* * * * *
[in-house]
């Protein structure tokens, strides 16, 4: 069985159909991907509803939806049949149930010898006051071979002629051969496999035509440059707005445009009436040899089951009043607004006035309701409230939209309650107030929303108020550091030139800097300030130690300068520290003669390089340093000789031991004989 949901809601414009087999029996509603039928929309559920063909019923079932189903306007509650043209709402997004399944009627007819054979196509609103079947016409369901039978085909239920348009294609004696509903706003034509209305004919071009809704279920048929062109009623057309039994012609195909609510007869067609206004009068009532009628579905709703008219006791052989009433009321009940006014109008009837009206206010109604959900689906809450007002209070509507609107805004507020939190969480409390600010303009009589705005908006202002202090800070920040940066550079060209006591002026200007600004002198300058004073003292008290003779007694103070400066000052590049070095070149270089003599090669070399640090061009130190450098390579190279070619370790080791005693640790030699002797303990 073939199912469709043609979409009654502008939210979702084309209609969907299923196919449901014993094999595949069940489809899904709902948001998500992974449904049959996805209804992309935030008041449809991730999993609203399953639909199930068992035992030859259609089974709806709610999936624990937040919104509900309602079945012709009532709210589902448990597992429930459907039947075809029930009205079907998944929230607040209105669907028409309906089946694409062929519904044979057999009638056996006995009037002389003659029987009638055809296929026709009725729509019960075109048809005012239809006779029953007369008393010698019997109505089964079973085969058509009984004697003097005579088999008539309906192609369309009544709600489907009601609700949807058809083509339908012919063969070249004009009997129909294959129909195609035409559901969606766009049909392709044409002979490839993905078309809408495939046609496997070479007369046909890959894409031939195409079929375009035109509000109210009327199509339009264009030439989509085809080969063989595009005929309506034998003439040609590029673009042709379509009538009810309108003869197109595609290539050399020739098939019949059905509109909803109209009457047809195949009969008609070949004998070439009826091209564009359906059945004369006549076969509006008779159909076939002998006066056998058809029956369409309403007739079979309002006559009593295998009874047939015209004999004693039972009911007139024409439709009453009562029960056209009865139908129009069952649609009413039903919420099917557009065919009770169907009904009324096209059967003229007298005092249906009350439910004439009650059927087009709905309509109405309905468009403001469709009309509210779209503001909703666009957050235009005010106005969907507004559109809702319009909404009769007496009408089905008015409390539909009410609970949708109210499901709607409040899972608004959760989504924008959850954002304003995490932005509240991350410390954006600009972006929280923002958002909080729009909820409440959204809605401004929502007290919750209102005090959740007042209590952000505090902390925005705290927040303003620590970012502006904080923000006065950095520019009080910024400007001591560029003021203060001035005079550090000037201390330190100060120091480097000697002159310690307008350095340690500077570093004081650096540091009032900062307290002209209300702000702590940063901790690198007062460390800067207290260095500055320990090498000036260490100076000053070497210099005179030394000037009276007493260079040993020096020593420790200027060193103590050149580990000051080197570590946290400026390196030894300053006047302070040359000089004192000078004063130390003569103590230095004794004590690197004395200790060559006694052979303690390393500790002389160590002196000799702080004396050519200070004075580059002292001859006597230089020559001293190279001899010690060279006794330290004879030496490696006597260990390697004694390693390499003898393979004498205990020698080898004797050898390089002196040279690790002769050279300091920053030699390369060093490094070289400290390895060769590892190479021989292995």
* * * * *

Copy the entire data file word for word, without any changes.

[in-house]
């Protein structure tokens, strides 16, 4: 069985159909991907509803939806049949149930010898006051071979002629051969496999035509440059707005445009009436040899089951009043607004006035309701409230939209309650107030929303108020550091030139800097300030130690300068520290003669390089340093000789031991004989 949901809601414009087999029996509603039928929309559920063909019923079932189903306007509650043209709402997004399944009627007819054979196509609103079947016409369901039978085909239920348009294609004696509903706003034509209305004919071009809704279920048929062109009623057309039994012609195909609510007869067609206004009068009532009628579905709703008219006791052989009433009321009940006014109008009837009206206010109604959900689906809450007002209070509507609107805004507020939190969480409390600010303009009589705005908006202002202090800070920040940066550079060209006591002026200007600004002198300058004073003292008290003779007694103070400066000052590049070095070149270089003599090669070399640090061009130190450098390579190279070619370790080791005693640790030699002797303990 073939199912469709043609979409009654502008939210979702084309209609969907299923196919449901014993094999595949069940489809899904709902948001998500992974449904049959996805209804992309935030008041449809991730999993609203399953639909199930068992035992030859259609089974709806709610999936624990937040919104509900309602079945012709009532709210589902448990597992429930459907039947075809029930009205079907998944929230607040209105669907028409309906089946694409062929519904044979057999009638056996006995009037002389003659029987009638055809296929026709009725729509019960075109048809005012239809006779029953007369008393010698019997109505089964079973085969058509009984004697003097005579088999008539309906192609369309009544709600489907009601609700949807058809083509339908012919063969070249004009009997129909294959129909195609035409559901969606766009049909392709044409002979490839993905078309809408495939046609496997070479007369046909890959894409031939195409079929375009035109509000109210009327199509339009264009030439989509085809080969063989595009005929309506034998003439040609590029673009042709379509009538009810309108003869197109595609290539050399020739098939019949059905509109909803109209009457047809195949009969008609070949004998070439009826091209564009359906059945004369006549076969509006008779159909076939002998006066056998058809029956369409309403007739079979309002006559009593295998009874047939015209004999004693039972009911007139024409439709009453009562029960056209009865139908129009069952649609009413039903919420099917557009065919009770169907009904009324096209059967003229007298005092249906009350439910004439009650059927087009709905309509109405309905468009403001469709009309509210779209503001909703666009957050235009005010106005969907507004559109809702319009909404009769007496009408089905008015409390539909009410609970949708109210499901709607409040899972608004959760989504924008959850954002304003995490932005509240991350410390954006600009972006929280923002958002909080729009909820409440959204809605401004929502007290919750209102005090959740007042209590952000505090902390925005705290927040303003620590970012502006904080923000006065950095520019009080910024400007001591560029003021203060001035005079550090000037201390330190100060120091480097000697002159310690307008350095340690500077570093004081650096540091009032900062307290002209209300702000702590940063901790690198007062460390800067207290260095500055320990090498000036260490100076000053070497210099005179030394000037009276007493260079040993020096020593420790200027060193103590050149580990000051080197570590946290400026390196030894300053006047302070040359000089004192000078004063130390003569103590230095004794004590690197004395200790060559006694052979303690390393500790002389160590002196000799702080004396050519200070004075580059002292001859006597230089020559001293190279001899010690060279006794330290004879030496490696006597260990390697004694390693390499003898393979004498205990020698080898004797050898390089002196040279690790002769050279300091920053030699390369060093490094070289400290390895060769590892190479021989292995």